Bam Bam Malone stands a few inches over six feet tall and weighs in at 225 pounds. His long dirty blonde hair and goatee, a tattoo-sleeved arm, and leather apparel combined with his stature leave little room for imagination. Bam Bam looks like a rock star, but most importantly, when he steps into the ring he looks like a pro wrestler.

The 24-year-old, from Forney, Texas has been wrestling for seven years. In that period, Bam Bam has wrestled against the likes of Keith Lee, Rodney Mac, Chase Stevens, Ray Rowe, and Charlie Haas. Most recently, Bam Bam has wrestled on television with Memphis Championship Wrestling and SWE Fury out of Texas. His style screams old-school wrestling and there is a reason for that.

“I am always learning something about the business. One can never quit learning,” Bam Bam Malone said. “I try to take in as much as I can from the veterans in the locker room so I can perfect my skills.”

When it comes to hitting the road and traveling to the next booked gig, Bam Bam doesn’t mind getting behind the wheel of his vehicle. He knows how important it is to get out to different promotions and work with an array of talent. Friends of the pro wrestler think that he is a little crazy for driving so far just to wrestle, but Bam Bam doesn’t let that bother him.

“If you don’t like to travel, then you don’t need to be in professional wrestling,” Malone affirmed. “Sometimes I will drive eight hours just to step in the ring for 15 minutes, but that 15 minutes makes the long drive worth every mile.”

Bam Bam was just five years old when he discovered Wrestlemania 17 on VHS at a family-owned video store in his hometown. The tape contained the legendary triangle ladder match between The Dudley Boyz, the Hardy Boys, and Christian and Edge. As soon as Bam Bam picked it up off the shelf, he knew he had to have it. He took it to his parents and they rented it for him.

“That was my first vivid memory of watching professional wrestling,” Malone recalled. “I must have watched that match between 30 or 40 times before my parents had to return it.”

Bam Bam has always considered being fortunate because his parents let him watch just about anything he wanted to. They even let him watch horror movies. That freedom allowed him to be open to new things and new possibilities.

From the time that he was five years old, Bam Bam knew he wanted to wrestle and as his luck would have it, he learned that the football coach at his school had wrestled as Brett Idol.

At the age of 17 and a Junior in high school, Bam Bam decided that he was going to talk to the coach about the in-ring sport. What started out as small talk and joking around, turned into a serious talk about what his true intentions were.

“My coach wanted me to continue with football and get through my senior year,” Malone explained. “The day after I had my first session of spring training I turned in my pads because I knew I wanted to pursue wrestling.”

Brett could tell that Bam Bam was determined so he reached out to the Christian Wrestling Federation in Rockwall, Texas, a suburb of Dallas. For the young teen to start training his mother had to sign a waiver. She did it without hesitation and Bam Bam was allowed to start at the promotion’s school.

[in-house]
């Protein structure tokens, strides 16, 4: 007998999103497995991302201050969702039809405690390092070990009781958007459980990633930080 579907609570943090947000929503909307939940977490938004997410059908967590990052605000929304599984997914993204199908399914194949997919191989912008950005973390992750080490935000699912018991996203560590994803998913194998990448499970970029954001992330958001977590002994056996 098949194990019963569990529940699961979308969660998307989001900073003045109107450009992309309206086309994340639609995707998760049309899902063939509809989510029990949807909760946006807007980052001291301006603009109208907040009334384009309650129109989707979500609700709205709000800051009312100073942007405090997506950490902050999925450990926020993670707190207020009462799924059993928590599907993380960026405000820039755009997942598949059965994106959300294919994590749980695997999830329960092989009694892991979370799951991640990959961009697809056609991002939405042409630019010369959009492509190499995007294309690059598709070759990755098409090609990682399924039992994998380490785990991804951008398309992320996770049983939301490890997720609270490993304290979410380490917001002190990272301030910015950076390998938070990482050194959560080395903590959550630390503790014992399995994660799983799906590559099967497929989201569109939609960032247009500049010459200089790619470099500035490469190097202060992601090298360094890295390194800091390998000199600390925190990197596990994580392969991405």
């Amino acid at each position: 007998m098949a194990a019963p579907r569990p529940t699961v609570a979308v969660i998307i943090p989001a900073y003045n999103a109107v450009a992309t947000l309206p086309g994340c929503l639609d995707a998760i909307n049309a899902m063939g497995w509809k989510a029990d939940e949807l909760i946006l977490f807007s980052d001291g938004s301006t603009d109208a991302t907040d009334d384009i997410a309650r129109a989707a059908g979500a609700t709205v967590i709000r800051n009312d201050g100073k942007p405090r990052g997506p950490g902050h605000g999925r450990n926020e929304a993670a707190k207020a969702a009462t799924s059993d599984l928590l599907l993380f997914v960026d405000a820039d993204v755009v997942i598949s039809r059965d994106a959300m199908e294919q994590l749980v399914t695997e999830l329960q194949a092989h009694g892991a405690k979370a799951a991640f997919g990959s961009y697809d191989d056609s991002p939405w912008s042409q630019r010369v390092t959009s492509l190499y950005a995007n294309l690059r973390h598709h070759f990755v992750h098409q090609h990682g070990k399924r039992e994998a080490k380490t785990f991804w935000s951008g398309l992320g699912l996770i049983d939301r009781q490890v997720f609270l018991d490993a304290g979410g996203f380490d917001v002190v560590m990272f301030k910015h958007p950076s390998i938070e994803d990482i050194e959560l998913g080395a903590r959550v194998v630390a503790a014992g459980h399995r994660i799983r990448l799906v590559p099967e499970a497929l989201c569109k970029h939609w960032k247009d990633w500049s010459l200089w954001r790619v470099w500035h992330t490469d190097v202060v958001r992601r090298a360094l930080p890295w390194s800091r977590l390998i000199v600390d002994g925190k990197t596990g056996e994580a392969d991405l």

To this day Bam Bam has not had second thoughts on his decision to become a wrestler. Except for a couple of unforeseen injuries and the time he needed to concentrate on healing, Bam Bam has been actively working as a wrestler since he started. Bam Bam possesses a couple of qualities that are sure to guarantee him success in professional wrestling. They are in the ability to keep an open mind and his willingness to learn.

“I feel like I have a lot of improving to do, just like everyone else does,” Malone stated. “But I feel like I am surrounding myself with the right people.”

No one can argue about the people with who Bam Bam has surrounded himself. Last year before the Covid pandemic, he started wrestling with SWE Fury. The great thing about this Texas-based promotion is that it has a mix of young wrestlers along with several veterans of the business.

Wrestlers like Jazz, Rodney Mac, Tim Storm, Andrew Anderson, and Brent McKenzie have stepped into the ring for action. On the outside of the ring the company has brought in personalities such as Kevin Sullivan, Teddy Long, Mark Henry, and the Grappler to do commentary or to act as managers.

“It is humbling to me to have someone like Kevin Sullivan critique my match and give me feedback,” Malone admitted. “I pull up a seat, sit down, shut up, and listen.”

In February, Bam Bam got to wrestle in what he calls his favorite match of his career. It was against Charlie Haas. The match took place in Irving, Texas and the winner would become the number one contender for the company’s heavyweight title.

The venue held nearly 400 wrestling fans who witnessed the two men battle it out for nine minutes. In the end, Charlie’s arm was raised in victory, but even though Bam Bam lost, it will be something he won’t soon forget.

“I grew up watching Charlie on T.V. so for me it was pretty cool,” Malone added. “I was trying to stay focused because I was there to do a job, but the nine-year-old kid in me was freaking out.”

Bam Bam has plans to continue growing as a wrestler and taking as many matches as he can. He believes by staying active he will keep adding to the knowledge that he already has for the business.

Most people who wrestle want to end up working for the WWE, Bam Bam is no different, but he would be just as honored to wrestle for any major company.

“I genuinely want to take this thing as far as I can. This is what I want to do with my life. Whether it is AEW, WWE, Ring of Honor, New Japan, I just want to make a run at this, I would be lying if I didn’t say the WWE was my main goal. I think every kid wants to be a WWE wrestler.”

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